It doesn’t matter which you heard, so he says

As we were cleaning up after our monthly turn of cooking and serving dinner at the local “soup kitchen,” I turned to a trio of high school students who help our Quaker Meeting crew in the project.

“Hey, stick around and you can hear a performance of ‘Messiah.'”

They gave me glazed looks of incomprehension.

“You know, the ‘Hallelujah Chorus.’ I’ll be singing in it.”

One of them changed her expression. “Oh! I know that!”

And she started to sing, but it wasn’t Handel.

My turn to smile.

“Ah, Leonard Cohen. My choir has a lovely arrangement of that, and it’s fun to sing.”

And then I sang a few measures from the classic oratorio, which they did recognize.

The evening’s event wasn’t my choir but an ad hoc assembly of singers from everywhere in the region, all of us stepping in with no rehearsal – you may know of similar Messiah Sings, a tradition that’s spread widely. It’s a blast and a great community celebration.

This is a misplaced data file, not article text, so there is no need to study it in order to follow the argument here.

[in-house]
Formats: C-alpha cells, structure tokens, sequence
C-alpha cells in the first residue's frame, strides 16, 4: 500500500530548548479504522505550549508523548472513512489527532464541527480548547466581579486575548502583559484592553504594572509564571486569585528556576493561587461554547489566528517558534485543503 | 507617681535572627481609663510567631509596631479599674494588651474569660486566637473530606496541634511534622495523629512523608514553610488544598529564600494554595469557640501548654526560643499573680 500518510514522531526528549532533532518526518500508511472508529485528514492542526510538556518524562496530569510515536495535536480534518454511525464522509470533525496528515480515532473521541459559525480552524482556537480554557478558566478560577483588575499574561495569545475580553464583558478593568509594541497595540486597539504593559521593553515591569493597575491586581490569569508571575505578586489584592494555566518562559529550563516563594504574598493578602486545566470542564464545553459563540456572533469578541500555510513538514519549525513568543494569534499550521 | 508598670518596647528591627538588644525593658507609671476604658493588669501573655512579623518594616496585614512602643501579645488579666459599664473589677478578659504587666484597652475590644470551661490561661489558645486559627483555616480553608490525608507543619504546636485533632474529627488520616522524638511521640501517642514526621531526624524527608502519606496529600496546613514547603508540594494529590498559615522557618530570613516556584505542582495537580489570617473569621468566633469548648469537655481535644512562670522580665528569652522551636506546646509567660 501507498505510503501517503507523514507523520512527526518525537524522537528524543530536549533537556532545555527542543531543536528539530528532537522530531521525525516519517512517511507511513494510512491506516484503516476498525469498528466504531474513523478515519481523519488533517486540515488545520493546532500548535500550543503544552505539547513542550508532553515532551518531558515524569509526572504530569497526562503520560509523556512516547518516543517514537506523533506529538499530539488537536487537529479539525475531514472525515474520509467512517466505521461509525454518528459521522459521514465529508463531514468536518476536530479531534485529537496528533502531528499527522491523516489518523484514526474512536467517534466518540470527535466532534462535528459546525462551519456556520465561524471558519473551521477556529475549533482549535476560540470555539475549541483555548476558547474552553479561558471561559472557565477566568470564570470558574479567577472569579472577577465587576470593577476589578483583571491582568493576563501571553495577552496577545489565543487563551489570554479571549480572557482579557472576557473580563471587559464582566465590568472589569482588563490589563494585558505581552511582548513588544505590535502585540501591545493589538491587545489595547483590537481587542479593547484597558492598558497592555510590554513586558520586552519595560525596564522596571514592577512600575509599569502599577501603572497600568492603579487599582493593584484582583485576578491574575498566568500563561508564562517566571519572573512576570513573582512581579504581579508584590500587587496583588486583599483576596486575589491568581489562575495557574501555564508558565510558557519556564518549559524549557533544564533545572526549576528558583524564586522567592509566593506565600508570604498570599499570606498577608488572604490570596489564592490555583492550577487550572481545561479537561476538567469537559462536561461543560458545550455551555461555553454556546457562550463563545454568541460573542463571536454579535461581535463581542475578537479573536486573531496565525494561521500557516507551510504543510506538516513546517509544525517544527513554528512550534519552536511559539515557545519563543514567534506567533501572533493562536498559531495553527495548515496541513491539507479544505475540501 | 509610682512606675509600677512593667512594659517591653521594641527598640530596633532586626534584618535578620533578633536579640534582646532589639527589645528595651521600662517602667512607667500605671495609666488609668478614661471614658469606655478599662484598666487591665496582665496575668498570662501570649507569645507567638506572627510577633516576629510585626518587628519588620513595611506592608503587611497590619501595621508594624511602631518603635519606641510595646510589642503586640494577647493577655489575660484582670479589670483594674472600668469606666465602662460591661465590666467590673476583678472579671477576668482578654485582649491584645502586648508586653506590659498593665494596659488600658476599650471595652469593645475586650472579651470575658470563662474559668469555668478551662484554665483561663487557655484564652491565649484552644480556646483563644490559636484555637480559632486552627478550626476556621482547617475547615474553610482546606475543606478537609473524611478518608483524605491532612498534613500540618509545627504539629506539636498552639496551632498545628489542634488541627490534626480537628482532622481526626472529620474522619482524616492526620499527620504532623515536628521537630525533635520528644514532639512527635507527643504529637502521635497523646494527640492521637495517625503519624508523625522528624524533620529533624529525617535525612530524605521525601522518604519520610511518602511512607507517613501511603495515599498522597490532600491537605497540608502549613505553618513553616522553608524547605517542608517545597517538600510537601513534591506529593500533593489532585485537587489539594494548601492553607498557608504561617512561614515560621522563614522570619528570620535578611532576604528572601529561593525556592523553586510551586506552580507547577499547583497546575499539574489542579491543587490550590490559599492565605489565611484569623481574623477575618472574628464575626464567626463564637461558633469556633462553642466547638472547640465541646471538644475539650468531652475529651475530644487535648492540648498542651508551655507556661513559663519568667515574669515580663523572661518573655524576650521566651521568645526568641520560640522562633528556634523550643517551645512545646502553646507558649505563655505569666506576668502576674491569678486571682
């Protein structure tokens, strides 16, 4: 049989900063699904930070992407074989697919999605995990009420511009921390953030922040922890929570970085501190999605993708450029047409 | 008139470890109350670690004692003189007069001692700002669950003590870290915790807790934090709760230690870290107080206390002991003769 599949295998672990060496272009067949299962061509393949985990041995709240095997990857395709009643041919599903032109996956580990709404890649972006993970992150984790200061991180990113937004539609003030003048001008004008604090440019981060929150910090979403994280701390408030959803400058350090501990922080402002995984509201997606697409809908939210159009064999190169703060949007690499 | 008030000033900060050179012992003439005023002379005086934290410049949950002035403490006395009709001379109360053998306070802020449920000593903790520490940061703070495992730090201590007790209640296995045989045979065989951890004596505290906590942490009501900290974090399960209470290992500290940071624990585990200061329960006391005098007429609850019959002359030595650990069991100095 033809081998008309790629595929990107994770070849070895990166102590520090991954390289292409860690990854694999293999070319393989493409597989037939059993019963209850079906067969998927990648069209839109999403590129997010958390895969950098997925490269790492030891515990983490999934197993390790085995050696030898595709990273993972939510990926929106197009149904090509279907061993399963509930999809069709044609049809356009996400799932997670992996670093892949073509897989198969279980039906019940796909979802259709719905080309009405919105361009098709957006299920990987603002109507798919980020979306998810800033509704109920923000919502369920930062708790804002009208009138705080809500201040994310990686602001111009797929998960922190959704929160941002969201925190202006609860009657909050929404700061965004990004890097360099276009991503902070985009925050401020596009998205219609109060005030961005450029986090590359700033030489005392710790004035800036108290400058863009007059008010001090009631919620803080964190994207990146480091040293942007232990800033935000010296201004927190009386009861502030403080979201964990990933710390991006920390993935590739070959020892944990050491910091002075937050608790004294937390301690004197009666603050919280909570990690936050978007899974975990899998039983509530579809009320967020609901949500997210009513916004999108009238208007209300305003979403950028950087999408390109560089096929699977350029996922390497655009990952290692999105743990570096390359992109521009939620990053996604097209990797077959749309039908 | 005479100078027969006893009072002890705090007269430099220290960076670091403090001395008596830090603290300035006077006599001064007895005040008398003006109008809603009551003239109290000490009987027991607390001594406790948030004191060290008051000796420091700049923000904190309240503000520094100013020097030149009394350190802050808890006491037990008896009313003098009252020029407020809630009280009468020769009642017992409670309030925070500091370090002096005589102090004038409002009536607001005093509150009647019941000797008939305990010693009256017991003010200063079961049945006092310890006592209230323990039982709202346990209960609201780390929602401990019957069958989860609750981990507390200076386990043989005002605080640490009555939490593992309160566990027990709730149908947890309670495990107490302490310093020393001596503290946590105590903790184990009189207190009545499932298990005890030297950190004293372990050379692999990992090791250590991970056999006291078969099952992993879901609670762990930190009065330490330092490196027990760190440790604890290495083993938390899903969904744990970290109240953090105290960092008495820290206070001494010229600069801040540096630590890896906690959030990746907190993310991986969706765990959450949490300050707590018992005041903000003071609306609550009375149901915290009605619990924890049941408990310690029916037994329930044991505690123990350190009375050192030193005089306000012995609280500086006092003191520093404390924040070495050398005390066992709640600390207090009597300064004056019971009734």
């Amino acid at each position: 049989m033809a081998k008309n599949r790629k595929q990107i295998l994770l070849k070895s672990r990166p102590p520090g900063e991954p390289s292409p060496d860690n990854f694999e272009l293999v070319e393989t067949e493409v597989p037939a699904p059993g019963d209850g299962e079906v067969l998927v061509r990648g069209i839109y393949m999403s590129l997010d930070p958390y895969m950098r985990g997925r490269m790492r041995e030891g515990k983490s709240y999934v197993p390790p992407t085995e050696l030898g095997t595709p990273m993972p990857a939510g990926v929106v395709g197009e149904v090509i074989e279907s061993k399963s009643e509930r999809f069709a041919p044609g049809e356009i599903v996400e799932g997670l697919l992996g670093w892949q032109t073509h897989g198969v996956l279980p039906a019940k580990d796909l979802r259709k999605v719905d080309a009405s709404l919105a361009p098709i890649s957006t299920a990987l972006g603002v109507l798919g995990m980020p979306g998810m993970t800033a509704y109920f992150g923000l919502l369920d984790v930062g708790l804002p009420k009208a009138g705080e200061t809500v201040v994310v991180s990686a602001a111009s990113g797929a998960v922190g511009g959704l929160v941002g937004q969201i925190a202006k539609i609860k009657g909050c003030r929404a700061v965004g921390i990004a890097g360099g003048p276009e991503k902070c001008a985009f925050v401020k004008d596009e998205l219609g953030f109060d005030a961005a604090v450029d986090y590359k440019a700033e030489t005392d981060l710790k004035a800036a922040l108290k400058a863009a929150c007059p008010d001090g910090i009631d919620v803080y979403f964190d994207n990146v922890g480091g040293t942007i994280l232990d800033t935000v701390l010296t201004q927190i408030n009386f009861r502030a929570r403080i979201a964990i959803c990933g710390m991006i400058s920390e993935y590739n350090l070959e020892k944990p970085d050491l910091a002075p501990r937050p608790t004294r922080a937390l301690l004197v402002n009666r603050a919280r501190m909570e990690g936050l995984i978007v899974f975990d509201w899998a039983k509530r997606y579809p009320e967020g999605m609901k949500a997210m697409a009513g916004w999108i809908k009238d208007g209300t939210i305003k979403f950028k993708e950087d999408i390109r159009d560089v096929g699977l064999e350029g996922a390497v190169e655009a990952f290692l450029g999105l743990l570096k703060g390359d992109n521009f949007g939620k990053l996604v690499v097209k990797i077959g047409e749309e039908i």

Meanwhile, the repertoire of my choir has a couple of dozen Hallelujah pieces. One’s in Russian, others in African tongues, and several in English. Funny thing, the word is part of nearly every language. That, along with Amen, Coca-Cola, and OK.

By the way, Cohen’s lyrics are powerful, honest, and heartbreaking, deeply grounded in Biblical incidents yet also personally confessional. His is a truthful and humbling counterpoint to Handel’s majesty.

Which experience better fits your reality this season?

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